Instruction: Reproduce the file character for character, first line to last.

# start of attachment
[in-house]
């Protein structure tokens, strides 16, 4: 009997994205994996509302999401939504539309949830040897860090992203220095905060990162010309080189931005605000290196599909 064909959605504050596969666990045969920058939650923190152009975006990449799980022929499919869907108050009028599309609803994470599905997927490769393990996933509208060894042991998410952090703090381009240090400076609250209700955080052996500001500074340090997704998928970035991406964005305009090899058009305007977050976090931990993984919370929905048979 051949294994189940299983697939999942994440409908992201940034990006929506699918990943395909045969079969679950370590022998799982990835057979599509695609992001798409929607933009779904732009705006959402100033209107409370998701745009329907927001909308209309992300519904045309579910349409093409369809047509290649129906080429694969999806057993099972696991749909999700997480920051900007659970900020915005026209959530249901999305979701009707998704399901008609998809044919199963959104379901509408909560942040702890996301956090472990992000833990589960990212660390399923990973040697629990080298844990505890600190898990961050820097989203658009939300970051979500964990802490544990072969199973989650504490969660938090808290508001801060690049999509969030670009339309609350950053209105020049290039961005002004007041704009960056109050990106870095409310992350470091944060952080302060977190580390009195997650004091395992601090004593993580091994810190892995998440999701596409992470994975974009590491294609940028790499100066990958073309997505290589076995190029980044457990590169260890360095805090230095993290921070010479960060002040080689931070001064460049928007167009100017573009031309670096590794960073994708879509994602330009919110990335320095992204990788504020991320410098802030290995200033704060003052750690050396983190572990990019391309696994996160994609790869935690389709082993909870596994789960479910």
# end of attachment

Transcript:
[in-house]
């Protein structure tokens, strides 16, 4: 009997994205994996509302999401939504539309949830040897860090992203220095905060990162010309080189931005605000290196599909 064909959605504050596969666990045969920058939650923190152009975006990449799980022929499919869907108050009028599309609803994470599905997927490769393990996933509208060894042991998410952090703090381009240090400076609250209700955080052996500001500074340090997704998928970035991406964005305009090899058009305007977050976090931990993984919370929905048979 051949294994189940299983697939999942994440409908992201940034990006929506699918990943395909045969079969679950370590022998799982990835057979599509695609992001798409929607933009779904732009705006959402100033209107409370998701745009329907927001909308209309992300519904045309579910349409093409369809047509290649129906080429694969999806057993099972696991749909999700997480920051900007659970900020915005026209959530249901999305979701009707998704399901008609998809044919199963959104379901509408909560942040702890996301956090472990992000833990589960990212660390399923990973040697629990080298844990505890600190898990961050820097989203658009939300970051979500964990802490544990072969199973989650504490969660938090808290508001801060690049999509969030670009339309609350950053209105020049290039961005002004007041704009960056109050990106870095409310992350470091944060952080302060977190580390009195997650004091395992601090004593993580091994810190892995998440999701596409992470994975974009590491294609940028790499100066990958073309997505290589076995190029980044457990590169260890360095805090230095993290921070010479960060002040080689931070001064460049928007167009100017573009031309670096590794960073994708879509994602330009919110990335320095992204990788504020991320410098802030290995200033704060003052750690050396983190572990990019391309696994996160994609790869935690389709082993909870596994789960479910």